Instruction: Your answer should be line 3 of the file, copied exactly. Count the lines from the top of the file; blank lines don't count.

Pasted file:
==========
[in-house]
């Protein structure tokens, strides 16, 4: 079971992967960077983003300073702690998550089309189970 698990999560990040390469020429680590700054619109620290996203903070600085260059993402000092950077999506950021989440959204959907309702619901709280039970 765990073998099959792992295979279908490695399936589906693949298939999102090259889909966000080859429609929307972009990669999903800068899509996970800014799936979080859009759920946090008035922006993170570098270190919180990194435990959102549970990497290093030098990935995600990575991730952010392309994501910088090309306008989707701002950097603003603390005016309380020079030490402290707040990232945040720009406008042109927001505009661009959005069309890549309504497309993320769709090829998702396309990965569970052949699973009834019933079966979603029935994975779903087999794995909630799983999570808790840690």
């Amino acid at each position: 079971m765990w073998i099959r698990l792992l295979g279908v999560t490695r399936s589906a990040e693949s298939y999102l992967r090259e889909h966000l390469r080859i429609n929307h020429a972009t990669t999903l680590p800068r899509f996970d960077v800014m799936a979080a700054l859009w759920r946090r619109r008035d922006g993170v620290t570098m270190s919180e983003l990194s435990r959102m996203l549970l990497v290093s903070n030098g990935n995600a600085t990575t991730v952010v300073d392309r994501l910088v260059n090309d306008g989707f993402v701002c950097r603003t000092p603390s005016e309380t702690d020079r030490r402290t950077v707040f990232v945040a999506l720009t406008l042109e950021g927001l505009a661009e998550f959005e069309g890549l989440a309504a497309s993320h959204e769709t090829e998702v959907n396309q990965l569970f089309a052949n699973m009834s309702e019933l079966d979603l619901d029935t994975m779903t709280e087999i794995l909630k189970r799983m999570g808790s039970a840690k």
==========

């Amino acid at each position: 079971m765990w073998i099959r698990l792992l295979g279908v999560t490695r399936s589906a990040e693949s298939y999102l992967r090259e889909h966000l390469r080859i429609n929307h020429a972009t990669t999903l680590p800068r899509f996970d960077v800014m799936a979080a700054l859009w759920r946090r619109r008035d922006g993170v620290t570098m270190s919180e983003l990194s435990r959102m996203l549970l990497v290093s903070n030098g990935n995600a600085t990575t991730v952010v300073d392309r994501l910088v260059n090309d306008g989707f993402v701002c950097r603003t000092p603390s005016e309380t702690d020079r030490r402290t950077v707040f990232v945040a999506l720009t406008l042109e950021g927001l505009a661009e998550f959005e069309g890549l989440a309504a497309s993320h959204e769709t090829e998702v959907n396309q990965l569970f089309a052949n699973m009834s309702e019933l079966d979603l619901d029935t994975m779903t709280e087999i794995l909630k189970r799983m999570g808790s039970a840690k």